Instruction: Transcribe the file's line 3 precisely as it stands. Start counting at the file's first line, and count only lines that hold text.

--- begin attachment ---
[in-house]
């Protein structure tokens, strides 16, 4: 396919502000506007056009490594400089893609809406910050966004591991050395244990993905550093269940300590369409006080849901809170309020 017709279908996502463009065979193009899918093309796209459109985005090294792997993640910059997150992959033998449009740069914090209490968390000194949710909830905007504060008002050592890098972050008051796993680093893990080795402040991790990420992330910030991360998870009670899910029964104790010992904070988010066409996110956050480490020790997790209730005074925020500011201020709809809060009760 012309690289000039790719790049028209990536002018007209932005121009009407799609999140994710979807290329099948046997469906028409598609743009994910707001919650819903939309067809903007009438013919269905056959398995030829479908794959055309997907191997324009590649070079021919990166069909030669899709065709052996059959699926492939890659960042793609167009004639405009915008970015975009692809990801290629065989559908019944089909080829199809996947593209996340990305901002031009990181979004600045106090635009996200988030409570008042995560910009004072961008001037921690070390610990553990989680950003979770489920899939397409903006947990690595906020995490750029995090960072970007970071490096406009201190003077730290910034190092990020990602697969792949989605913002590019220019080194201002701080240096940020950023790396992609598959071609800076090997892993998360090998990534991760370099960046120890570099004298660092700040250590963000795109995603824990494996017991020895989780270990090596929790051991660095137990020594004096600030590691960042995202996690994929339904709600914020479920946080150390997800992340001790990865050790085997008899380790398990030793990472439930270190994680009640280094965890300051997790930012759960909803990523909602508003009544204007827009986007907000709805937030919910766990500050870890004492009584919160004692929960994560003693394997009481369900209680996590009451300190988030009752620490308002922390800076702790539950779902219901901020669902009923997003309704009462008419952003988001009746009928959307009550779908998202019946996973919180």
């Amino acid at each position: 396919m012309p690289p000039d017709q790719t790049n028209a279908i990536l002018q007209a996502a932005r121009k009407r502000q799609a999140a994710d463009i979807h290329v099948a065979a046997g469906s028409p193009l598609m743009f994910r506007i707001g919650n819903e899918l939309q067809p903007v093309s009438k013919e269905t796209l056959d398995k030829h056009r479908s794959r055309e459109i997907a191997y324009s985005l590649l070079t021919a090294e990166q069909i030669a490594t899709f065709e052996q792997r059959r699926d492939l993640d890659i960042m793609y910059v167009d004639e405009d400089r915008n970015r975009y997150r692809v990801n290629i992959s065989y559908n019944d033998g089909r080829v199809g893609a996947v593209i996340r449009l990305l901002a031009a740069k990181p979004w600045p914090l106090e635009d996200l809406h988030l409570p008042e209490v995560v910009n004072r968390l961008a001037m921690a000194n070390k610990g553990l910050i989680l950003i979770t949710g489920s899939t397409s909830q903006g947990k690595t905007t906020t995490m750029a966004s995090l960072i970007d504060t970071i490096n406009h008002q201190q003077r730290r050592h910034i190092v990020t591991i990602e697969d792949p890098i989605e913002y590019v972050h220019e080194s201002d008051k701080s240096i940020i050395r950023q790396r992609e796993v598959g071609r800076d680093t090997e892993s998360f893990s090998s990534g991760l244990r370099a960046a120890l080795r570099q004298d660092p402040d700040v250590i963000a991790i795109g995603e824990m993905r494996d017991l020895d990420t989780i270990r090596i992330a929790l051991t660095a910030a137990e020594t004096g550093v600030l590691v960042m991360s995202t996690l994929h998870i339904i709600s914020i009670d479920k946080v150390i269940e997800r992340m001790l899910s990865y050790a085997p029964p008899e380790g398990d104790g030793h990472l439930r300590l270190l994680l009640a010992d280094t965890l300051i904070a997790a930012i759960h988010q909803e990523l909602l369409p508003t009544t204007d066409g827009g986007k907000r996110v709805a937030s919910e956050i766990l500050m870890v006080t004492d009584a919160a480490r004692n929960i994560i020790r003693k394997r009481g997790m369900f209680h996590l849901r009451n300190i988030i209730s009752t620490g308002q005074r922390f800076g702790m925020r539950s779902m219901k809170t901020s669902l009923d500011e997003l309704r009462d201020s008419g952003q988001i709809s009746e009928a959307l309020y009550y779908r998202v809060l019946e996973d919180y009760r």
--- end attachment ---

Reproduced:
């Amino acid at each position: 396919m012309p690289p000039d017709q790719t790049n028209a279908i990536l002018q007209a996502a932005r121009k009407r502000q799609a999140a994710d463009i979807h290329v099948a065979a046997g469906s028409p193009l598609m743009f994910r506007i707001g919650n819903e899918l939309q067809p903007v093309s009438k013919e269905t796209l056959d398995k030829h056009r479908s794959r055309e459109i997907a191997y324009s985005l590649l070079t021919a090294e990166q069909i030669a490594t899709f065709e052996q792997r059959r699926d492939l993640d890659i960042m793609y910059v167009d004639e405009d400089r915008n970015r975009y997150r692809v990801n290629i992959s065989y559908n019944d033998g089909r080829v199809g893609a996947v593209i996340r449009l990305l901002a031009a740069k990181p979004w600045p914090l106090e635009d996200l809406h988030l409570p008042e209490v995560v910009n004072r968390l961008a001037m921690a000194n070390k610990g553990l910050i989680l950003i979770t949710g489920s899939t397409s909830q903006g947990k690595t905007t906020t995490m750029a966004s995090l960072i970007d504060t970071i490096n406009h008002q201190q003077r730290r050592h910034i190092v990020t591991i990602e697969d792949p890098i989605e913002y590019v972050h220019e080194s201002d008051k701080s240096i940020i050395r950023q790396r992609e796993v598959g071609r800076d680093t090997e892993s998360f893990s090998s990534g991760l244990r370099a960046a120890l080795r570099q004298d660092p402040d700040v250590i963000a991790i795109g995603e824990m993905r494996d017991l020895d990420t989780i270990r090596i992330a929790l051991t660095a910030a137990e020594t004096g550093v600030l590691v960042m991360s995202t996690l994929h998870i339904i709600s914020i009670d479920k946080v150390i269940e997800r992340m001790l899910s990865y050790a085997p029964p008899e380790g398990d104790g030793h990472l439930r300590l270190l994680l009640a010992d280094t965890l300051i904070a997790a930012i759960h988010q909803e990523l909602l369409p508003t009544t204007d066409g827009g986007k907000r996110v709805a937030s919910e956050i766990l500050m870890v006080t004492d009584a919160a480490r004692n929960i994560i020790r003693k394997r009481g997790m369900f209680h996590l849901r009451n300190i988030i209730s009752t620490g308002q005074r922390f800076g702790m925020r539950s779902m219901k809170t901020s669902l009923d500011e997003l309704r009462d201020s008419g952003q988001i709809s009746e009928a959307l309020y009550y779908r998202v809060l019946e996973d919180y009760r």